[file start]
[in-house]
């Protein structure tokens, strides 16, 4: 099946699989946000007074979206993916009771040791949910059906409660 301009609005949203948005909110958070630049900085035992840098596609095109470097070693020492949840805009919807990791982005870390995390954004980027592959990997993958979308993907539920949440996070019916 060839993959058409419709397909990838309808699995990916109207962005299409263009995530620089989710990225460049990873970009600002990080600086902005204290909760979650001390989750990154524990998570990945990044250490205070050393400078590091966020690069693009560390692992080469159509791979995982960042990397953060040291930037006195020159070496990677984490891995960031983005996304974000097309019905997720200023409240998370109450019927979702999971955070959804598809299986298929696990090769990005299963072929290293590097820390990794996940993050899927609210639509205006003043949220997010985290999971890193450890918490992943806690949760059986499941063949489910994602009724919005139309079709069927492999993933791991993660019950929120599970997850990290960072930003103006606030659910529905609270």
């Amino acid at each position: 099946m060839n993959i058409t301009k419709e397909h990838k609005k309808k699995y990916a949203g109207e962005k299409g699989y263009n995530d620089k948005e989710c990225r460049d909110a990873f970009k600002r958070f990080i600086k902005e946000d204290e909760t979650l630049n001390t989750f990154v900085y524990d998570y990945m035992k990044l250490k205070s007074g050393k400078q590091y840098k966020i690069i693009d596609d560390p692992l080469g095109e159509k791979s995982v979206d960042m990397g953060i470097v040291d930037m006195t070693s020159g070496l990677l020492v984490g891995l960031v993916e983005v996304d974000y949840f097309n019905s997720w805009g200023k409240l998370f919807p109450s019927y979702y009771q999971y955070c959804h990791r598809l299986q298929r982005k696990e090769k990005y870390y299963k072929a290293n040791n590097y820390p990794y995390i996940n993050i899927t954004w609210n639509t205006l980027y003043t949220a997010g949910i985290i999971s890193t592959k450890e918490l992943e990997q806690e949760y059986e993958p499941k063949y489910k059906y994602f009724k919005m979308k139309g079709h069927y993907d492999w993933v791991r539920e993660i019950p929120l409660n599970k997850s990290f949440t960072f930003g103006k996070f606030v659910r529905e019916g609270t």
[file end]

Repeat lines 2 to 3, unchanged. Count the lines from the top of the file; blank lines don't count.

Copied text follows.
């Protein structure tokens, strides 16, 4: 099946699989946000007074979206993916009771040791949910059906409660 301009609005949203948005909110958070630049900085035992840098596609095109470097070693020492949840805009919807990791982005870390995390954004980027592959990997993958979308993907539920949440996070019916 060839993959058409419709397909990838309808699995990916109207962005299409263009995530620089989710990225460049990873970009600002990080600086902005204290909760979650001390989750990154524990998570990945990044250490205070050393400078590091966020690069693009560390692992080469159509791979995982960042990397953060040291930037006195020159070496990677984490891995960031983005996304974000097309019905997720200023409240998370109450019927979702999971955070959804598809299986298929696990090769990005299963072929290293590097820390990794996940993050899927609210639509205006003043949220997010985290999971890193450890918490992943806690949760059986499941063949489910994602009724919005139309079709069927492999993933791991993660019950929120599970997850990290960072930003103006606030659910529905609270």
């Amino acid at each position: 099946m060839n993959i058409t301009k419709e397909h990838k609005k309808k699995y990916a949203g109207e962005k299409g699989y263009n995530d620089k948005e989710c990225r460049d909110a990873f970009k600002r958070f990080i600086k902005e946000d204290e909760t979650l630049n001390t989750f990154v900085y524990d998570y990945m035992k990044l250490k205070s007074g050393k400078q590091y840098k966020i690069i693009d596609d560390p692992l080469g095109e159509k791979s995982v979206d960042m990397g953060i470097v040291d930037m006195t070693s020159g070496l990677l020492v984490g891995l960031v993916e983005v996304d974000y949840f097309n019905s997720w805009g200023k409240l998370f919807p109450s019927y979702y009771q999971y955070c959804h990791r598809l299986q298929r982005k696990e090769k990005y870390y299963k072929a290293n040791n590097y820390p990794y995390i996940n993050i899927t954004w609210n639509t205006l980027y003043t949220a997010g949910i985290i999971s890193t592959k450890e918490l992943e990997q806690e949760y059986e993958p499941k063949y489910k059906y994602f009724k919005m979308k139309g079709h069927y993907d492999w993933v791991r539920e993660i019950p929120l409660n599970k997850s990290f949440t960072f930003g103006k996070f606030v659910r529905e019916g609270t």